Inquiry-based learning. It’s learning that is inspired by and modeled on inquiry, the students’ inquiry to be specific. They get curious, ask a question, and you (the instructor) answer it. This type of natural engagement bolsters academic performance because it involves students in school without them looking at classwork and homework as responsibility. If they are asking about it, it’s something they want to know about. It’s something they find fascinating. It’s something they will want to research more about when they get home, not because they have to, but because they want to.
But inquiry-based learning is difficult to inspire. It requires fostering curiosity in each and every member of the classroom. The curiosity has to be the students’, because it is ultimately they who will learn or not learn. It’s their choice, but the curiosity starts with you. The next time you stumble upon a new piece of information, and find yourself naturally perusing the basis behind it, remember the moment so you can reenact it to students.
Often times, this new piece of information can be so intriguing because it triggers a fresh perspective. It forces you to reevaluate something you thought you already knew about. Take the musical Hamilton for example. It has exploded with popularity, broken record after record and has left countless theatergoers endlessly extolling it. Despite its newfound place in Broadway history, the story is in fact an old one.
It’s about Alexander Hamilton, a man we all learned about in our middle school civics/government class. We learned about him again with the Revolutionary War. He has and has had a place in American educational curriculum since the advent of American educational curriculum; and yet, audiences are blown away. Shocked. Astounded.
It’s because the information is presented in a new way. It’s rapped. It’s musical. It’s engaging, and as the show goes on, the audience wants to know more. They form questions of their own, and the story answers them. This is the same idea that could foster curiosity in the classroom. Bring a fresh take to an old story, and the aftermath will coax questions out of otherwise less than engaged students. They will be forced to reflect what they thought they knew, and this will appropriately lead to the beginning of inquiry-based learning.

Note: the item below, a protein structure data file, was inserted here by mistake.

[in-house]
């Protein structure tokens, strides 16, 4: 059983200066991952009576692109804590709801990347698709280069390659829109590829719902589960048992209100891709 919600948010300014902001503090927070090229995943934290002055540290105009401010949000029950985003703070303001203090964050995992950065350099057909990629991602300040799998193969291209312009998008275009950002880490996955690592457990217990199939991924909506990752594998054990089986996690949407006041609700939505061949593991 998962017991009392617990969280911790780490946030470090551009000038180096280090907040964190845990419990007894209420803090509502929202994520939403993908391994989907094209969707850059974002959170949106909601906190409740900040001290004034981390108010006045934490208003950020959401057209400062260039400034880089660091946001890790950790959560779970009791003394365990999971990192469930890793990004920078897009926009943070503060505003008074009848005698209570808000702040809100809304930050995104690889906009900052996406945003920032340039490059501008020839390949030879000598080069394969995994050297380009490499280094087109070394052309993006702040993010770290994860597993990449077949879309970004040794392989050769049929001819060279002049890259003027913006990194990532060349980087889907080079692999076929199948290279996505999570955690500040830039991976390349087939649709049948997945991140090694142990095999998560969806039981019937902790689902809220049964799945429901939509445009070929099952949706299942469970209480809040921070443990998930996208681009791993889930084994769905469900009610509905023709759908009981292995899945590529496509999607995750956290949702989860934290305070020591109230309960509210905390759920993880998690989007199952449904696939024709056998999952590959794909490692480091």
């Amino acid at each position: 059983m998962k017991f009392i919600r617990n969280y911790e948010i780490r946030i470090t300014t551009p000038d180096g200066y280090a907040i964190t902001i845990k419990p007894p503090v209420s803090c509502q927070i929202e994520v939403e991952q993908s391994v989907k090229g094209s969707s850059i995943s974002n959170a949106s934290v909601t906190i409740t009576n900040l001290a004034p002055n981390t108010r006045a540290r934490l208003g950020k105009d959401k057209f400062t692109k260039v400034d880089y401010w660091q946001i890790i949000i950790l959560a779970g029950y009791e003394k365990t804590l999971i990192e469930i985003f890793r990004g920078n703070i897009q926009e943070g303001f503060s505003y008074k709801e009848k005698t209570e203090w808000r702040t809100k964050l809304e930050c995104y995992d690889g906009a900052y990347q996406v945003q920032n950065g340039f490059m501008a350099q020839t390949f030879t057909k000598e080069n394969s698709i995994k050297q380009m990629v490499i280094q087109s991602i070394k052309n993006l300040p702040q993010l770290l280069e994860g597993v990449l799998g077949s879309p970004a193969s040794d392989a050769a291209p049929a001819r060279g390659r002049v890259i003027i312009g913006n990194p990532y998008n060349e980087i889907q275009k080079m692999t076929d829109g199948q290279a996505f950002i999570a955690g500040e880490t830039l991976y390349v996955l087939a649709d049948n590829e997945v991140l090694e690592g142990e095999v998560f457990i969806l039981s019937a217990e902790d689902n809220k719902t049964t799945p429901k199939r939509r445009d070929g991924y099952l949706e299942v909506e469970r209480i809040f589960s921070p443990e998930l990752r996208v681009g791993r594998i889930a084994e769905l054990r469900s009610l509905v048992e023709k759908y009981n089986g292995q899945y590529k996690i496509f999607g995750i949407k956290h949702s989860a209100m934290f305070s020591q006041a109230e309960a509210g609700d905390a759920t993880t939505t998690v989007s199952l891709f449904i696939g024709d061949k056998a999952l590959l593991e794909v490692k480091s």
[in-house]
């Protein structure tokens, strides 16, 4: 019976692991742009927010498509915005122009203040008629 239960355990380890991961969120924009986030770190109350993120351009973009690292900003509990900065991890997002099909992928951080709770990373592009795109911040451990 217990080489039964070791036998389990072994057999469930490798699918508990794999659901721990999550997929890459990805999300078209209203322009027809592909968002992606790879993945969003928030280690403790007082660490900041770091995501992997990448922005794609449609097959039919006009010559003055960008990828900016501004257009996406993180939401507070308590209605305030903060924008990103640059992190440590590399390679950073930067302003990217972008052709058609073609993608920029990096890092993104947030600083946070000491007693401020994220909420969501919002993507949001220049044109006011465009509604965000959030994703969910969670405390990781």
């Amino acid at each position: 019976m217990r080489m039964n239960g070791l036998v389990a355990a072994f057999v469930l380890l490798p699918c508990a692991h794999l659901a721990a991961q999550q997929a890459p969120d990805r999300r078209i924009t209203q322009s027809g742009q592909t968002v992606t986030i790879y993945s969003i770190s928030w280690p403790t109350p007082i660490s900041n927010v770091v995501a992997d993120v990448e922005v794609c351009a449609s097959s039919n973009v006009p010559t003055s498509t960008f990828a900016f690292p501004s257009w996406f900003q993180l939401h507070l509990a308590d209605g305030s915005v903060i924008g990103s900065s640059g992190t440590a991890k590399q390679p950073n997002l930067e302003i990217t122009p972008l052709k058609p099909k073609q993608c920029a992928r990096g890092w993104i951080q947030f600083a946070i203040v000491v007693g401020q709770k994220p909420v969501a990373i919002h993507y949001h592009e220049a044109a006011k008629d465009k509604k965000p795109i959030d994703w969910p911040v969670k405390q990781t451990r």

After finding a way to present old information in a new way, there are four fundamental steps to inquiry-based learning. Teachers can use these in order to formalize a lesson plan stemming from inquiry-based learning, so as to fan the flames of students’ curiosity:
Students form their questions
Once students have brainstormed their questions or requested additional information, have them write up a problem statement that will naturally force them to use a constructed response, conduct additional research, and form further conclusions. The statement should be broad enough that it cannot be answered with a simple statement, but concise enough that it requires them to use analytical skills.
Research using class-time.
Not all the research has to be on class time, but some must be. The kids must be able to ask you questions if they need to. You are, after all, the head-researcher. You can give them direction and help them hone their search. Plus, allowing class time for research shows kids that this research is important. It matters. It matters so much that you are dedicating your own time (and some of their time) to the cause.
Have students present what they’ve learned.
After students have learned what they set out to, have them present it to the class. Students can use the presentation as a benchmark for what they discovered. It will allow them to sift through relevant and irrelevant information, and articulate what they found interesting. The presentation does not have to be extensive by any means. It could even just be a powerpoint. The real point of the presentation is so the kids have a rubric with which to compare what they’ve learned.
Have students reflect, aloud or through pen and paper, on what they learned.
This will not only help to cement the information in their minds, but it will naturally teach them to think about how they just learned what they learned. They will think about the process of learning itself, and will realize that that process is applicable to nearly everything in life. By teaching them the proper research skills, and to answer their own questions, you are showing students how to continue education for the rest of their lives.
Learning is not confined to the classroom, so why should education be? Inquiry-based learning is more reflective of real-world education, and it is worth both your and student’s time to implement it in traditional schooling.